[qutoe]Hopefully a SDMB lawyer-type will show up soon.
What am I, chopped livah?
There are two general aspects to the “right to privacy,” neither of which applies to teenagers living at home.
The first is the constitutional right to privacy that the U.S. Supreme Court has inferred from the U.S. Constitution. (There is no specific right to privacy listed in the Consitution.) This deals with the right to privacy from governmental intrusion. (The Constitution deals almost exclusively with the extension of government powers, and the limitations on government actions. It doesn’t address how one private citizen treats another.) If you want a general overview of Constitutional “right to privacy” thinking by the Supremes, Google “Lawrence v. Texas,” which is their last big case on it (striking down the Texas anti-sodomy law).
The second is the statutory right to privac, which in turn can be split into three broad categories (that I can think of off the top of my head). The first is a right to privacy in things like school records and medical records. The second is a right to privacy in your likeness, so that people can’t paste your famous face on a can of soda and sell it. (Though this is more properly construed as a right to publicity, as opposed to a right to privacy.) Both of these are grounded not in the constituion but in various laws passed by various jurisdictions that convey such rights. These laws in turn criminalize disseminating someone else’s private information, or likeness, in certain circumstances. The third is a right to notice before entry into a rental property by a landlord. Such laws exist in most states and bestow upon a tenant a right to privacy in his or her apartment or dwelling by requiring that the landlord given notice (usually 24 to 48 hours) before entering, in the absence of a compelling reason to enter immediately, such as an emergency. If a person rents a room, as opposed to an entire apartment or dwelling, that notice requirement still applies and the landlord can’t just go in and snoop around the room. And, of course, this right is also augmented by criminal law which prohibits anyone who doesn’t have your permission or any legal right to do so, from barging into your house (trespass, burglary, etc.).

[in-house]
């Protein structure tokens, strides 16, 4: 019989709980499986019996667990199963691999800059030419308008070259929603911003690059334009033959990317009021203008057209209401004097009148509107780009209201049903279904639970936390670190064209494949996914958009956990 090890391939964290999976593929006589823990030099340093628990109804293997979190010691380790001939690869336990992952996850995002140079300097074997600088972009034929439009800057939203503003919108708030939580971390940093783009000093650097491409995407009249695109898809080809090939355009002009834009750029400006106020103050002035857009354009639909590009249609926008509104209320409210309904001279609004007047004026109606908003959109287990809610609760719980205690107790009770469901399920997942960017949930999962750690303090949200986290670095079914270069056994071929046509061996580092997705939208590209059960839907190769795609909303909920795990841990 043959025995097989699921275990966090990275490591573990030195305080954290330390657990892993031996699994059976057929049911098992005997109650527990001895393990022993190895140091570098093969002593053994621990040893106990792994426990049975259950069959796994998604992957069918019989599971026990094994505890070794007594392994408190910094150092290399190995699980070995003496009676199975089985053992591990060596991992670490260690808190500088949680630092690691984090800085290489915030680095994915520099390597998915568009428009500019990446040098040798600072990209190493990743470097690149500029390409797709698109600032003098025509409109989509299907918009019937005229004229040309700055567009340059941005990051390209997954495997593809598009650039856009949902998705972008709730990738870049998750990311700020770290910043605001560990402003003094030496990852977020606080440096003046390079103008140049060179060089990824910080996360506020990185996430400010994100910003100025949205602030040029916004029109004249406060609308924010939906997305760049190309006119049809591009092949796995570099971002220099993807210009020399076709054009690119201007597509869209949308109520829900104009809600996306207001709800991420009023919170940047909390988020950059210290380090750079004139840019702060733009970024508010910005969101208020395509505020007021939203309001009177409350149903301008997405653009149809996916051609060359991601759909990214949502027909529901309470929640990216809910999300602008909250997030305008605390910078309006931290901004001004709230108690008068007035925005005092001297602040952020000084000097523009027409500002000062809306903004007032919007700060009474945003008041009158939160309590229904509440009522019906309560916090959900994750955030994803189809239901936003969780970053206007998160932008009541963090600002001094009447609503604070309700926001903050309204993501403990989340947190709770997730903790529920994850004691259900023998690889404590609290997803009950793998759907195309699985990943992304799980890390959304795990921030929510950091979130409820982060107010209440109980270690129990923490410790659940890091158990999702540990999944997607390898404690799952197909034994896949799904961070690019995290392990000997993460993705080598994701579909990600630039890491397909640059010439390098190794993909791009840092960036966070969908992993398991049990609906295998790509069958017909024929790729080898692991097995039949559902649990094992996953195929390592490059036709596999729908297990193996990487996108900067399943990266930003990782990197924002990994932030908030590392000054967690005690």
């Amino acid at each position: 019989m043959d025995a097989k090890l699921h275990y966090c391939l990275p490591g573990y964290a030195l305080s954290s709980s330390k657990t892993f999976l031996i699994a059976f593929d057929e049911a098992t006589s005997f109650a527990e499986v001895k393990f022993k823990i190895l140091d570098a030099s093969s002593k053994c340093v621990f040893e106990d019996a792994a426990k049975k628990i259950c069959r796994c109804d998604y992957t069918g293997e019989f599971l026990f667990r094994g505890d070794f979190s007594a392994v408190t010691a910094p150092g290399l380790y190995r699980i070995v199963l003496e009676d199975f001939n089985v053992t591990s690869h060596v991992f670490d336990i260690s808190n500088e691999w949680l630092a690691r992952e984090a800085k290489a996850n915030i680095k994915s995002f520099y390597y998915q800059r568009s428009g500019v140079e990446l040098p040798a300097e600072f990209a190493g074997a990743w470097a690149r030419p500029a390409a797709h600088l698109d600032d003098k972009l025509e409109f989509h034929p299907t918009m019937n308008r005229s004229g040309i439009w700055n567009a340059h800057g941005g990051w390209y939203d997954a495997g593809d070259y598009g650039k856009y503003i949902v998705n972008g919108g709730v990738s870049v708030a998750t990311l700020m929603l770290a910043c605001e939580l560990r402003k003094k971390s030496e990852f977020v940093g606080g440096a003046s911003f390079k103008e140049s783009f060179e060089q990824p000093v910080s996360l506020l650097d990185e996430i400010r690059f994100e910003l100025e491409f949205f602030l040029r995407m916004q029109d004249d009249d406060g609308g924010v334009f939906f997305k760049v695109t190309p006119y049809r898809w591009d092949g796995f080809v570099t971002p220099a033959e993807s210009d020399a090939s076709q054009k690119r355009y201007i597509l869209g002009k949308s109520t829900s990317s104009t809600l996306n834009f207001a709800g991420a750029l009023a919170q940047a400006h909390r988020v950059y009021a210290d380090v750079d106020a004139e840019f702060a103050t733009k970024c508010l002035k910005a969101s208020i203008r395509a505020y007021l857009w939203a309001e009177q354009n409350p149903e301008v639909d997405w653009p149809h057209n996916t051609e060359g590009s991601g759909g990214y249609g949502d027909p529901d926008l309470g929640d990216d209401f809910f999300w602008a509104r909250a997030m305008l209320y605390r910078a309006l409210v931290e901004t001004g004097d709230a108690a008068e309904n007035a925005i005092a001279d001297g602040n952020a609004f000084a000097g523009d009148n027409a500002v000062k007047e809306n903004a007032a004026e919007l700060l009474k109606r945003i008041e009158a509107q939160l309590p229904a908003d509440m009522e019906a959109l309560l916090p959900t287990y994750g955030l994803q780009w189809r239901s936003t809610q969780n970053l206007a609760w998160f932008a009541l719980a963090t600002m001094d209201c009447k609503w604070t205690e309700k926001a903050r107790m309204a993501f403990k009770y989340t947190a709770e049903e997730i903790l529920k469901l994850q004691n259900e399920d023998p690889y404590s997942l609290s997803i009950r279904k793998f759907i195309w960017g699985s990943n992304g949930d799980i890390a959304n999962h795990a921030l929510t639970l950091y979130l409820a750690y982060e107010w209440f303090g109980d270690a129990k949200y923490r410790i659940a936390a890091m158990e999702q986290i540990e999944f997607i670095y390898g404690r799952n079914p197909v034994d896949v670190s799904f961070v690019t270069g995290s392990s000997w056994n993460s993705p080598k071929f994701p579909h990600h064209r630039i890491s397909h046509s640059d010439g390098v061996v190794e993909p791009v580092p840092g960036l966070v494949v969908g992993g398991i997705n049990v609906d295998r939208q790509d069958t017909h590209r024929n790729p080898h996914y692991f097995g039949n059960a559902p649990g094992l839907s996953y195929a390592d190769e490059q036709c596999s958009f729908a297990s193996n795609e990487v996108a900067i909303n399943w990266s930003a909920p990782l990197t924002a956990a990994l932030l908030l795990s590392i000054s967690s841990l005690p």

The only one that even arguably might apply is requirement placed on a landlord to provide notice before entering. But that applies to tenants – you know, people who pay rent or other consideration in exchange for housing. A child, emancipated or not, is not a tenant unless he or she is paying rent or otherwise giving consideration in exchange for housing.
You ain’t a tenant. You’re a member of your parents’ household. You have only those rights to privacy that they choose to grant you. It might be a courtesy not to snoop through your stuff, but it’s not a requirement.